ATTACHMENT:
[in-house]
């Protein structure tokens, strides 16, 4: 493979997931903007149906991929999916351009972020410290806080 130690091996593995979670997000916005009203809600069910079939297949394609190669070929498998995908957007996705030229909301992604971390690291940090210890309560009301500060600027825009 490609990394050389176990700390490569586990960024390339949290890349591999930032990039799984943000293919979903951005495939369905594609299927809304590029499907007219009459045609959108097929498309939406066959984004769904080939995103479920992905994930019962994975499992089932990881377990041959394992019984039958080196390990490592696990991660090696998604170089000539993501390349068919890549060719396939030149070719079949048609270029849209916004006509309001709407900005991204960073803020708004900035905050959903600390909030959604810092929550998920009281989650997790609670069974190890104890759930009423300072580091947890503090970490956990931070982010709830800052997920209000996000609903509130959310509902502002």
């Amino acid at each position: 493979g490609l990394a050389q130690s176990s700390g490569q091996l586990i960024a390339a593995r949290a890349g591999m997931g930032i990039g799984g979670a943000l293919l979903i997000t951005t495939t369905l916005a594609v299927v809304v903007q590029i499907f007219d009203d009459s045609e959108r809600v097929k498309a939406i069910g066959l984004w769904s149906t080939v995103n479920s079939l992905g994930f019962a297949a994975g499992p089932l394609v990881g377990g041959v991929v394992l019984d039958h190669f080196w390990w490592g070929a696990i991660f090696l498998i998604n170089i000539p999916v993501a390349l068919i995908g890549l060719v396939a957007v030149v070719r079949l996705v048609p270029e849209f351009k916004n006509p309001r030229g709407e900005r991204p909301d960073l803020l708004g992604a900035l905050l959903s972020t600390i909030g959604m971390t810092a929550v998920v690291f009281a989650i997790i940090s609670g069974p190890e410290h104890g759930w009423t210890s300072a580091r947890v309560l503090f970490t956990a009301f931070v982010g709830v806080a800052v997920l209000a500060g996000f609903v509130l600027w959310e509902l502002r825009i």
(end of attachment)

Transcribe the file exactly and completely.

[in-house]
């Protein structure tokens, strides 16, 4: 493979997931903007149906991929999916351009972020410290806080 130690091996593995979670997000916005009203809600069910079939297949394609190669070929498998995908957007996705030229909301992604971390690291940090210890309560009301500060600027825009 490609990394050389176990700390490569586990960024390339949290890349591999930032990039799984943000293919979903951005495939369905594609299927809304590029499907007219009459045609959108097929498309939406066959984004769904080939995103479920992905994930019962994975499992089932990881377990041959394992019984039958080196390990490592696990991660090696998604170089000539993501390349068919890549060719396939030149070719079949048609270029849209916004006509309001709407900005991204960073803020708004900035905050959903600390909030959604810092929550998920009281989650997790609670069974190890104890759930009423300072580091947890503090970490956990931070982010709830800052997920209000996000609903509130959310509902502002």
């Amino acid at each position: 493979g490609l990394a050389q130690s176990s700390g490569q091996l586990i960024a390339a593995r949290a890349g591999m997931g930032i990039g799984g979670a943000l293919l979903i997000t951005t495939t369905l916005a594609v299927v809304v903007q590029i499907f007219d009203d009459s045609e959108r809600v097929k498309a939406i069910g066959l984004w769904s149906t080939v995103n479920s079939l992905g994930f019962a297949a994975g499992p089932l394609v990881g377990g041959v991929v394992l019984d039958h190669f080196w390990w490592g070929a696990i991660f090696l498998i998604n170089i000539p999916v993501a390349l068919i995908g890549l060719v396939a957007v030149v070719r079949l996705v048609p270029e849209f351009k916004n006509p309001r030229g709407e900005r991204p909301d960073l803020l708004g992604a900035l905050l959903s972020t600390i909030g959604m971390t810092a929550v998920v690291f009281a989650i997790i940090s609670g069974p190890e410290h104890g759930w009423t210890s300072a580091r947890v309560l503090f970490t956990a009301f931070v982010g709830v806080a800052v997920l209000a500060g996000f609903v509130l600027w959310e509902l502002r825009i």